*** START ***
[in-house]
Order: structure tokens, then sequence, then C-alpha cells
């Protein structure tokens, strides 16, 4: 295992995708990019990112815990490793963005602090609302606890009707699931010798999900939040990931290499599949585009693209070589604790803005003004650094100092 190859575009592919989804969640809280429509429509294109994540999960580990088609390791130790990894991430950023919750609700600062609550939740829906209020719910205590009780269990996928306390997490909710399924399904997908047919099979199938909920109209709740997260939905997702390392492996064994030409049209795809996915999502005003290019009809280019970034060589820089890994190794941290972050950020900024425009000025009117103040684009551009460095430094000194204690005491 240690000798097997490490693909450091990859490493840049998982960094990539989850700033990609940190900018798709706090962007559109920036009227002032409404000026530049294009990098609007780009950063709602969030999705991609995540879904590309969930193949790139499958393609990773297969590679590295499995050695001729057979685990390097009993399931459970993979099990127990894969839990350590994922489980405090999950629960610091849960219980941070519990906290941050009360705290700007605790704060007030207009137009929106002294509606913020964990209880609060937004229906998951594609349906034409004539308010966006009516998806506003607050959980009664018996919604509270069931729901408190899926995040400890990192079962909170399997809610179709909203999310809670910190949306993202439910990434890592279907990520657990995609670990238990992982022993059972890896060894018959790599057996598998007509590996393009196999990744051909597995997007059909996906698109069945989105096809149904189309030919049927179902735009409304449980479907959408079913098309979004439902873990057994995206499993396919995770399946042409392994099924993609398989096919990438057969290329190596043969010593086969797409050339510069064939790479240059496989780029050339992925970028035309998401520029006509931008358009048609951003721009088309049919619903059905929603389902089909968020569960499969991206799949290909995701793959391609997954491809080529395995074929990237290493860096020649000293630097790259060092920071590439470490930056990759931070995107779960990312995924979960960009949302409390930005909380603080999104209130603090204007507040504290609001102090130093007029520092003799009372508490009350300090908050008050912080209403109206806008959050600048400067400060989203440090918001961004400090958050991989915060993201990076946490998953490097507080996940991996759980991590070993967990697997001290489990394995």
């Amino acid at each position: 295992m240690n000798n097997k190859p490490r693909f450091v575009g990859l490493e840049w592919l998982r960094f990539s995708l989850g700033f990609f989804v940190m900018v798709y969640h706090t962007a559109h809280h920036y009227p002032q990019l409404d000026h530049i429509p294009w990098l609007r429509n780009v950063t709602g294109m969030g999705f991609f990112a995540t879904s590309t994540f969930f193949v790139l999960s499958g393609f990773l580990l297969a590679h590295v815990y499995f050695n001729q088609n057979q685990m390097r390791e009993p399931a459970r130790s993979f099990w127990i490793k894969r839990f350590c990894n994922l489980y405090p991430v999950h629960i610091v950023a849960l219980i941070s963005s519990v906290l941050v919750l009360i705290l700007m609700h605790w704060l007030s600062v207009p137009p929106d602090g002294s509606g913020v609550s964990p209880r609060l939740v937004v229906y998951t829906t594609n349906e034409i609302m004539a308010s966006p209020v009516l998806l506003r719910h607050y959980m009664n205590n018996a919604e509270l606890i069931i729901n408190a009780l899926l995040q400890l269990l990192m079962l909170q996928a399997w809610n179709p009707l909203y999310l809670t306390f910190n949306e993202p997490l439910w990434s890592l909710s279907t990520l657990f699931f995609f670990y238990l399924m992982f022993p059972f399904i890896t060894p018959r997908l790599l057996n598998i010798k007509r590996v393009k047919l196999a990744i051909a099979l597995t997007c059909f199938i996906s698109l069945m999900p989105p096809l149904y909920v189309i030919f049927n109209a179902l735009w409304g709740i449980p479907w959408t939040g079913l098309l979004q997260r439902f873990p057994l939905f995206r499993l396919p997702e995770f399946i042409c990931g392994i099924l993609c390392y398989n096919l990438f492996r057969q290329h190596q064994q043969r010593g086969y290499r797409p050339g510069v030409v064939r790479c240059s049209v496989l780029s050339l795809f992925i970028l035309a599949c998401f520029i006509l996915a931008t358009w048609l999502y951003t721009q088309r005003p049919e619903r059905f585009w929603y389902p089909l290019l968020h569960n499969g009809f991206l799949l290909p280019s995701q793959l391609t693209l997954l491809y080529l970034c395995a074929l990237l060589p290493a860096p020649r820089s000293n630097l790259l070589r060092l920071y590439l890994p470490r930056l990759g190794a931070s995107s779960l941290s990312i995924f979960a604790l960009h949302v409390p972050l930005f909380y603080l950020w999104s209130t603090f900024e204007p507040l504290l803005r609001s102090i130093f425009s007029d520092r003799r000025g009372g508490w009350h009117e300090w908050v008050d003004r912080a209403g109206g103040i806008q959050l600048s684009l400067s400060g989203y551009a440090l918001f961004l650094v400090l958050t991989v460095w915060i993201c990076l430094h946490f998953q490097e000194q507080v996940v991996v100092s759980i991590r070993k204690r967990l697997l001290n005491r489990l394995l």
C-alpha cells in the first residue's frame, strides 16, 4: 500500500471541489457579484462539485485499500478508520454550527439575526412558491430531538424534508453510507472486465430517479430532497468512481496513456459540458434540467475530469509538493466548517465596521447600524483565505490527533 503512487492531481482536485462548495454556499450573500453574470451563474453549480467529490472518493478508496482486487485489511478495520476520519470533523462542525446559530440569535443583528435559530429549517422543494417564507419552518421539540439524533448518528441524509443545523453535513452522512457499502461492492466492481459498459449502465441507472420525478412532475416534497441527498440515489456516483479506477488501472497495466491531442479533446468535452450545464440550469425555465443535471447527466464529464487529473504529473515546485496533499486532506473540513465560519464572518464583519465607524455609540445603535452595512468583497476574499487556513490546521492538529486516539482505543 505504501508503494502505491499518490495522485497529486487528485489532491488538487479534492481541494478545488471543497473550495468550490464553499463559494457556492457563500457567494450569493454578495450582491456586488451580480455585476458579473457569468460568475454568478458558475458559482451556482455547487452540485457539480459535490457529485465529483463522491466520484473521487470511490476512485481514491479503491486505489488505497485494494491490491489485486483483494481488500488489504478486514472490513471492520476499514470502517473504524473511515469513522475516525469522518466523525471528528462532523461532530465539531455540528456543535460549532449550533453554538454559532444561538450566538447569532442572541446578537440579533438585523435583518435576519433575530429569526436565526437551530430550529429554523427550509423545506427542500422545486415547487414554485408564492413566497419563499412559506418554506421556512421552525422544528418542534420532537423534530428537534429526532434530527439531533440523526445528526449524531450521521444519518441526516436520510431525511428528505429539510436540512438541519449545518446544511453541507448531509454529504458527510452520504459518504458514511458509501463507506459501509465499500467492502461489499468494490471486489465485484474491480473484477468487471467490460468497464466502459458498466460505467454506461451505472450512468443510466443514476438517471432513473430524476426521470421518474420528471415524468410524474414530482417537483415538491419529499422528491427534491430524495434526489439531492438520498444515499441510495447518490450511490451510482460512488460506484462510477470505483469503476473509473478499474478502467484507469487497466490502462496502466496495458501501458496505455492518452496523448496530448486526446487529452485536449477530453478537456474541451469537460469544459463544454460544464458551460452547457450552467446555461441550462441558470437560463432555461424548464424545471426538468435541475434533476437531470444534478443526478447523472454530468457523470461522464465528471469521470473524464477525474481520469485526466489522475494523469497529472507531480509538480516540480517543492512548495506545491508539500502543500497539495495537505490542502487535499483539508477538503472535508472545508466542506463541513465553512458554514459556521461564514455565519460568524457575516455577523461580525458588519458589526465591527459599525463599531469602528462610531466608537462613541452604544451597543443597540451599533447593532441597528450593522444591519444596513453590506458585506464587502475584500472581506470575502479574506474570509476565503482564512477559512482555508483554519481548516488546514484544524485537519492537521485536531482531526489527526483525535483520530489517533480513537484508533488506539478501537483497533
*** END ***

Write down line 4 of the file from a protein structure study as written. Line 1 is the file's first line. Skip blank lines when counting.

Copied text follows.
């Amino acid at each position: 295992m240690n000798n097997k190859p490490r693909f450091v575009g990859l490493e840049w592919l998982r960094f990539s995708l989850g700033f990609f989804v940190m900018v798709y969640h706090t962007a559109h809280h920036y009227p002032q990019l409404d000026h530049i429509p294009w990098l609007r429509n780009v950063t709602g294109m969030g999705f991609f990112a995540t879904s590309t994540f969930f193949v790139l999960s499958g393609f990773l580990l297969a590679h590295v815990y499995f050695n001729q088609n057979q685990m390097r390791e009993p399931a459970r130790s993979f099990w127990i490793k894969r839990f350590c990894n994922l489980y405090p991430v999950h629960i610091v950023a849960l219980i941070s963005s519990v906290l941050v919750l009360i705290l700007m609700h605790w704060l007030s600062v207009p137009p929106d602090g002294s509606g913020v609550s964990p209880r609060l939740v937004v229906y998951t829906t594609n349906e034409i609302m004539a308010s966006p209020v009516l998806l506003r719910h607050y959980m009664n205590n018996a919604e509270l606890i069931i729901n408190a009780l899926l995040q400890l269990l990192m079962l909170q996928a399997w809610n179709p009707l909203y999310l809670t306390f910190n949306e993202p997490l439910w990434s890592l909710s279907t990520l657990f699931f995609f670990y238990l399924m992982f022993p059972f399904i890896t060894p018959r997908l790599l057996n598998i010798k007509r590996v393009k047919l196999a990744i051909a099979l597995t997007c059909f199938i996906s698109l069945m999900p989105p096809l149904y909920v189309i030919f049927n109209a179902l735009w409304g709740i449980p479907w959408t939040g079913l098309l979004q997260r439902f873990p057994l939905f995206r499993l396919p997702e995770f399946i042409c990931g392994i099924l993609c390392y398989n096919l990438f492996r057969q290329h190596q064994q043969r010593g086969y290499r797409p050339g510069v030409v064939r790479c240059s049209v496989l780029s050339l795809f992925i970028l035309a599949c998401f520029i006509l996915a931008t358009w048609l999502y951003t721009q088309r005003p049919e619903r059905f585009w929603y389902p089909l290019l968020h569960n499969g009809f991206l799949l290909p280019s995701q793959l391609t693209l997954l491809y080529l970034c395995a074929l990237l060589p290493a860096p020649r820089s000293n630097l790259l070589r060092l920071y590439l890994p470490r930056l990759g190794a931070s995107s779960l941290s990312i995924f979960a604790l960009h949302v409390p972050l930005f909380y603080l950020w999104s209130t603090f900024e204007p507040l504290l803005r609001s102090i130093f425009s007029d520092r003799r000025g009372g508490w009350h009117e300090w908050v008050d003004r912080a209403g109206g103040i806008q959050l600048s684009l400067s400060g989203y551009a440090l918001f961004l650094v400090l958050t991989v460095w915060i993201c990076l430094h946490f998953q490097e000194q507080v996940v991996v100092s759980i991590r070993k204690r967990l697997l001290n005491r489990l394995l």